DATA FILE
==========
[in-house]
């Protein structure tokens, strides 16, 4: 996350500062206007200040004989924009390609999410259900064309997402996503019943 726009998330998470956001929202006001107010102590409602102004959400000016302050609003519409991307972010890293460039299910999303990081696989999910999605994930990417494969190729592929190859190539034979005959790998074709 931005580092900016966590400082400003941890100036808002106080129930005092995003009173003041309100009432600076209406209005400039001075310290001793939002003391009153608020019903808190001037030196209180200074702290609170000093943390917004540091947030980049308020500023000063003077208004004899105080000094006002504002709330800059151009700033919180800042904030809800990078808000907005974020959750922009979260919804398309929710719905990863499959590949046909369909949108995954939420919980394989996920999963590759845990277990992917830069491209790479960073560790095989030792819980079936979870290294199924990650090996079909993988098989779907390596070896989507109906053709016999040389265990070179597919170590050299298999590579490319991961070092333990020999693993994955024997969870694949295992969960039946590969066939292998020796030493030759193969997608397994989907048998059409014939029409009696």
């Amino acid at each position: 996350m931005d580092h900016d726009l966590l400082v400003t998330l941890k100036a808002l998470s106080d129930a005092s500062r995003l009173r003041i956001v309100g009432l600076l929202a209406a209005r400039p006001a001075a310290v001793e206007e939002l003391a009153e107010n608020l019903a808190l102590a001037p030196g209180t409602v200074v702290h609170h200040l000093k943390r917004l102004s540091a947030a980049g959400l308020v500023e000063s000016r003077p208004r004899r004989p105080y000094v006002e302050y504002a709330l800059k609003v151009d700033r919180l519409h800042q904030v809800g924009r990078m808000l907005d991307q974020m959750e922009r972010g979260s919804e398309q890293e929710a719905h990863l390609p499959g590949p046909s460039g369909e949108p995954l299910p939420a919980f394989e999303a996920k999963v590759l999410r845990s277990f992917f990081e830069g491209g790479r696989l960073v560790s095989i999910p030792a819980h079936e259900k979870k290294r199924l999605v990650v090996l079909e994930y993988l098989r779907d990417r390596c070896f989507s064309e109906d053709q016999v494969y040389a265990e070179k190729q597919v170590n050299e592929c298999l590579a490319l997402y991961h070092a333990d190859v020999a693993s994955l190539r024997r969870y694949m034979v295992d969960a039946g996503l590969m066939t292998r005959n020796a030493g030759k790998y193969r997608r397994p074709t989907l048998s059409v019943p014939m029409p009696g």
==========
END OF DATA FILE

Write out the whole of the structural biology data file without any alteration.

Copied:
[in-house]
């Protein structure tokens, strides 16, 4: 996350500062206007200040004989924009390609999410259900064309997402996503019943 726009998330998470956001929202006001107010102590409602102004959400000016302050609003519409991307972010890293460039299910999303990081696989999910999605994930990417494969190729592929190859190539034979005959790998074709 931005580092900016966590400082400003941890100036808002106080129930005092995003009173003041309100009432600076209406209005400039001075310290001793939002003391009153608020019903808190001037030196209180200074702290609170000093943390917004540091947030980049308020500023000063003077208004004899105080000094006002504002709330800059151009700033919180800042904030809800990078808000907005974020959750922009979260919804398309929710719905990863499959590949046909369909949108995954939420919980394989996920999963590759845990277990992917830069491209790479960073560790095989030792819980079936979870290294199924990650090996079909993988098989779907390596070896989507109906053709016999040389265990070179597919170590050299298999590579490319991961070092333990020999693993994955024997969870694949295992969960039946590969066939292998020796030493030759193969997608397994989907048998059409014939029409009696």
């Amino acid at each position: 996350m931005d580092h900016d726009l966590l400082v400003t998330l941890k100036a808002l998470s106080d129930a005092s500062r995003l009173r003041i956001v309100g009432l600076l929202a209406a209005r400039p006001a001075a310290v001793e206007e939002l003391a009153e107010n608020l019903a808190l102590a001037p030196g209180t409602v200074v702290h609170h200040l000093k943390r917004l102004s540091a947030a980049g959400l308020v500023e000063s000016r003077p208004r004899r004989p105080y000094v006002e302050y504002a709330l800059k609003v151009d700033r919180l519409h800042q904030v809800g924009r990078m808000l907005d991307q974020m959750e922009r972010g979260s919804e398309q890293e929710a719905h990863l390609p499959g590949p046909s460039g369909e949108p995954l299910p939420a919980f394989e999303a996920k999963v590759l999410r845990s277990f992917f990081e830069g491209g790479r696989l960073v560790s095989i999910p030792a819980h079936e259900k979870k290294r199924l999605v990650v090996l079909e994930y993988l098989r779907d990417r390596c070896f989507s064309e109906d053709q016999v494969y040389a265990e070179k190729q597919v170590n050299e592929c298999l590579a490319l997402y991961h070092a333990d190859v020999a693993s994955l190539r024997r969870y694949m034979v295992d969960a039946g996503l590969m066939t292998r005959n020796a030493g030759k790998y193969r997608r397994p074709t989907l048998s059409v019943p014939m029409p009696g």